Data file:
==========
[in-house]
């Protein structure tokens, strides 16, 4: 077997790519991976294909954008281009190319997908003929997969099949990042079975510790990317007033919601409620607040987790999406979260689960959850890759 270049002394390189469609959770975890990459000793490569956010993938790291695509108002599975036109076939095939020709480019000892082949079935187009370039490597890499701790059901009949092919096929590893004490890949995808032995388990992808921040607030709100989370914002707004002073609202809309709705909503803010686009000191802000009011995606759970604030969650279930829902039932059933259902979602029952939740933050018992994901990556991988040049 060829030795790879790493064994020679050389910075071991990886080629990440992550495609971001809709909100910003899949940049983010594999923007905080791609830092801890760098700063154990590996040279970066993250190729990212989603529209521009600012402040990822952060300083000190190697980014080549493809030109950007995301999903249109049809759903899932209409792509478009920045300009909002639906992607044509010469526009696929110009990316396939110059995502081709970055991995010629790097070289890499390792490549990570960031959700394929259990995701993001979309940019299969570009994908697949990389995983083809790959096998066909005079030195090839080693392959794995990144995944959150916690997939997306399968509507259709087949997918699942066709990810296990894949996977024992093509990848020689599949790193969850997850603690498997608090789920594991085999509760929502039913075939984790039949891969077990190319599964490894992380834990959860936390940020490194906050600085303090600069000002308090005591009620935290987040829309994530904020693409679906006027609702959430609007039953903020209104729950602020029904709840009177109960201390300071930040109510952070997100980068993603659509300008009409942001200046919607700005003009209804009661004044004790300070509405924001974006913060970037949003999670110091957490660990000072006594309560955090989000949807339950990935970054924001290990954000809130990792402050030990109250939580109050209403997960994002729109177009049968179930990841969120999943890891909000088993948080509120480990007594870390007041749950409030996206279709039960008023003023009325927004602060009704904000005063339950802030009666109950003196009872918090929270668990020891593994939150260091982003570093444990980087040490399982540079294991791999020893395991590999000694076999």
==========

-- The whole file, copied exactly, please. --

[in-house]
């Protein structure tokens, strides 16, 4: 077997790519991976294909954008281009190319997908003929997969099949990042079975510790990317007033919601409620607040987790999406979260689960959850890759 270049002394390189469609959770975890990459000793490569956010993938790291695509108002599975036109076939095939020709480019000892082949079935187009370039490597890499701790059901009949092919096929590893004490890949995808032995388990992808921040607030709100989370914002707004002073609202809309709705909503803010686009000191802000009011995606759970604030969650279930829902039932059933259902979602029952939740933050018992994901990556991988040049 060829030795790879790493064994020679050389910075071991990886080629990440992550495609971001809709909100910003899949940049983010594999923007905080791609830092801890760098700063154990590996040279970066993250190729990212989603529209521009600012402040990822952060300083000190190697980014080549493809030109950007995301999903249109049809759903899932209409792509478009920045300009909002639906992607044509010469526009696929110009990316396939110059995502081709970055991995010629790097070289890499390792490549990570960031959700394929259990995701993001979309940019299969570009994908697949990389995983083809790959096998066909005079030195090839080693392959794995990144995944959150916690997939997306399968509507259709087949997918699942066709990810296990894949996977024992093509990848020689599949790193969850997850603690498997608090789920594991085999509760929502039913075939984790039949891969077990190319599964490894992380834990959860936390940020490194906050600085303090600069000002308090005591009620935290987040829309994530904020693409679906006027609702959430609007039953903020209104729950602020029904709840009177109960201390300071930040109510952070997100980068993603659509300008009409942001200046919607700005003009209804009661004044004790300070509405924001974006913060970037949003999670110091957490660990000072006594309560955090989000949807339950990935970054924001290990954000809130990792402050030990109250939580109050209403997960994002729109177009049968179930990841969120999943890891909000088993948080509120480990007594870390007041749950409030996206279709039960008023003023009325927004602060009704904000005063339950802030009666109950003196009872918090929270668990020891593994939150260091982003570093444990980087040490399982540079294991791999020893395991590999000694076999």